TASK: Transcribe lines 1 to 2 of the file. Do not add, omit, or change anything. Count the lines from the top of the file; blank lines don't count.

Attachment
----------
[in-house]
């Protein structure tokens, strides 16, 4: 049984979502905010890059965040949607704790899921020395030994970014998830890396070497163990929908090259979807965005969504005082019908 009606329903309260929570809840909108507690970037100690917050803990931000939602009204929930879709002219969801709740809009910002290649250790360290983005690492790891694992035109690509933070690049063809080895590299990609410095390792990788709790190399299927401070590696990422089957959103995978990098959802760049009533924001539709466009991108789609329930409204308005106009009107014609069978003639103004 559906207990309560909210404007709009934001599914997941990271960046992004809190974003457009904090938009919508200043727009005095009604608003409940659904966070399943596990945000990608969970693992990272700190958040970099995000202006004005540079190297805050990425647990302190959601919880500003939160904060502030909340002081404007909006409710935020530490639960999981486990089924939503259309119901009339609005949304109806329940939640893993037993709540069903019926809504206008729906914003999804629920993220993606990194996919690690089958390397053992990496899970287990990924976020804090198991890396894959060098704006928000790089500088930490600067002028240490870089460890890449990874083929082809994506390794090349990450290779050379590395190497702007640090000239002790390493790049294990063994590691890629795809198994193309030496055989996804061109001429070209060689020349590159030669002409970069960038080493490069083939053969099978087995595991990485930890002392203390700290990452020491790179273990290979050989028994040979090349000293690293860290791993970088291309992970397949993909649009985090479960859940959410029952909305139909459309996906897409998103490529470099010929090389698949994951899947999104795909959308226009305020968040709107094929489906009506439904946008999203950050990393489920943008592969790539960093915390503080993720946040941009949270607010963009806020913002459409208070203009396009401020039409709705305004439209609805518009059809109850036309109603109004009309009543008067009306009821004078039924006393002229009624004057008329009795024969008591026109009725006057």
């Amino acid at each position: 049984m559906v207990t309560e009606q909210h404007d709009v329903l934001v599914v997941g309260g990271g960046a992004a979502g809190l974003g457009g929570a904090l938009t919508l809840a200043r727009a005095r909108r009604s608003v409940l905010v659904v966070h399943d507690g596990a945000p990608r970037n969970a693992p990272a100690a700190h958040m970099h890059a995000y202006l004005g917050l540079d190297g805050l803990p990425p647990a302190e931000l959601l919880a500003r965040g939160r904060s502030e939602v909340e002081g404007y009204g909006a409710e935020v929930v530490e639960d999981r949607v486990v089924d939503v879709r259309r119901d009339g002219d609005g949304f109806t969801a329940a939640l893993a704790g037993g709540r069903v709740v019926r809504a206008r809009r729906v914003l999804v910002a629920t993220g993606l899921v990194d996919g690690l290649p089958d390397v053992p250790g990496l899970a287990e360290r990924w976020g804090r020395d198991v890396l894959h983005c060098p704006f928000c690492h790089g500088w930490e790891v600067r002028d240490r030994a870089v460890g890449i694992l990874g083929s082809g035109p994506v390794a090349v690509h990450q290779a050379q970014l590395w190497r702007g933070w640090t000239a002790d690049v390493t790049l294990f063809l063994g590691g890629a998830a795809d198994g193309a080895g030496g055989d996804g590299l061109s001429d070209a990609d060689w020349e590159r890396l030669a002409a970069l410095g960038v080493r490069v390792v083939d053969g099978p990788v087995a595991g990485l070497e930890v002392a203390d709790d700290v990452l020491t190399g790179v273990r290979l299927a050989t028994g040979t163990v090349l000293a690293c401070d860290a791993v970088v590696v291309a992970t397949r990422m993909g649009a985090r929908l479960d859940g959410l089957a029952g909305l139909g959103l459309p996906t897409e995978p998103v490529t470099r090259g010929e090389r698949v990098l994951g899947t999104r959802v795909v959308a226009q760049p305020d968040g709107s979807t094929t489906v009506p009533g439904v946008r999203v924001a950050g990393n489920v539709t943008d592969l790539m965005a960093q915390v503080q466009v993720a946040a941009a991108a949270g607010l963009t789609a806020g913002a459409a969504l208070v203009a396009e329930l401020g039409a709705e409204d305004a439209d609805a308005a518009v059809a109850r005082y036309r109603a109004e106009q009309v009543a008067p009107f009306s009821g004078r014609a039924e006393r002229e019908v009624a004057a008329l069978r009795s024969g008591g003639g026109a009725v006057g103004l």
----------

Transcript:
[in-house]
């Protein structure tokens, strides 16, 4: 049984979502905010890059965040949607704790899921020395030994970014998830890396070497163990929908090259979807965005969504005082019908 009606329903309260929570809840909108507690970037100690917050803990931000939602009204929930879709002219969801709740809009910002290649250790360290983005690492790891694992035109690509933070690049063809080895590299990609410095390792990788709790190399299927401070590696990422089957959103995978990098959802760049009533924001539709466009991108789609329930409204308005106009009107014609069978003639103004 559906207990309560909210404007709009934001599914997941990271960046992004809190974003457009904090938009919508200043727009005095009604608003409940659904966070399943596990945000990608969970693992990272700190958040970099995000202006004005540079190297805050990425647990302190959601919880500003939160904060502030909340002081404007909006409710935020530490639960999981486990089924939503259309119901009339609005949304109806329940939640893993037993709540069903019926809504206008729906914003999804629920993220993606990194996919690690089958390397053992990496899970287990990924976020804090198991890396894959060098704006928000790089500088930490600067002028240490870089460890890449990874083929082809994506390794090349990450290779050379590395190497702007640090000239002790390493790049294990063994590691890629795809198994193309030496055989996804061109001429070209060689020349590159030669002409970069960038080493490069083939053969099978087995595991990485930890002392203390700290990452020491790179273990290979050989028994040979090349000293690293860290791993970088291309992970397949993909649009985090479960859940959410029952909305139909459309996906897409998103490529470099010929090389698949994951899947999104795909959308226009305020968040709107094929489906009506439904946008999203950050990393489920943008592969790539960093915390503080993720946040941009949270607010963009806020913002459409208070203009396009401020039409709705305004439209609805518009059809109850036309109603109004009309009543008067009306009821004078039924006393002229009624004057008329009795024969008591026109009725006057």